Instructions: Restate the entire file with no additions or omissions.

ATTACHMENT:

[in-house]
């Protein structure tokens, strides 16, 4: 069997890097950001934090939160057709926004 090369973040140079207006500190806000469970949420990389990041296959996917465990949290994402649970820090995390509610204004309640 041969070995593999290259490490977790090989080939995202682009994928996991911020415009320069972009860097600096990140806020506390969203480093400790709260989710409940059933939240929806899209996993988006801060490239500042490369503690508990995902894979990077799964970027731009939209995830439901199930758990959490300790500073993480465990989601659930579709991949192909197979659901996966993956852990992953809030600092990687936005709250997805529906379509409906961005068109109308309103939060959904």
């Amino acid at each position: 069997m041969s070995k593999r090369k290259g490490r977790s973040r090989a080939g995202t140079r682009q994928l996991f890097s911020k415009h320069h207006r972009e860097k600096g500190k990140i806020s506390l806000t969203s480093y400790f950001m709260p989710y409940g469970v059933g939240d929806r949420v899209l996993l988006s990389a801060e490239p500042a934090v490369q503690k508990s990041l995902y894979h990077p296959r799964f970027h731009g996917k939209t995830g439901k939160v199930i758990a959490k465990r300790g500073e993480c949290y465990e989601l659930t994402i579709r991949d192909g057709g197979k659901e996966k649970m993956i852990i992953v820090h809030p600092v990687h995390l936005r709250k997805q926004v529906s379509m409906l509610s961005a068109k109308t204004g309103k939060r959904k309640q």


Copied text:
[in-house]
């Protein structure tokens, strides 16, 4: 069997890097950001934090939160057709926004 090369973040140079207006500190806000469970949420990389990041296959996917465990949290994402649970820090995390509610204004309640 041969070995593999290259490490977790090989080939995202682009994928996991911020415009320069972009860097600096990140806020506390969203480093400790709260989710409940059933939240929806899209996993988006801060490239500042490369503690508990995902894979990077799964970027731009939209995830439901199930758990959490300790500073993480465990989601659930579709991949192909197979659901996966993956852990992953809030600092990687936005709250997805529906379509409906961005068109109308309103939060959904």
């Amino acid at each position: 069997m041969s070995k593999r090369k290259g490490r977790s973040r090989a080939g995202t140079r682009q994928l996991f890097s911020k415009h320069h207006r972009e860097k600096g500190k990140i806020s506390l806000t969203s480093y400790f950001m709260p989710y409940g469970v059933g939240d929806r949420v899209l996993l988006s990389a801060e490239p500042a934090v490369q503690k508990s990041l995902y894979h990077p296959r799964f970027h731009g996917k939209t995830g439901k939160v199930i758990a959490k465990r300790g500073e993480c949290y465990e989601l659930t994402i579709r991949d192909g057709g197979k659901e996966k649970m993956i852990i992953v820090h809030p600092v990687h995390l936005r709250k997805q926004v529906s379509m409906l509610s961005a068109k109308t204004g309103k939060r959904k309640q």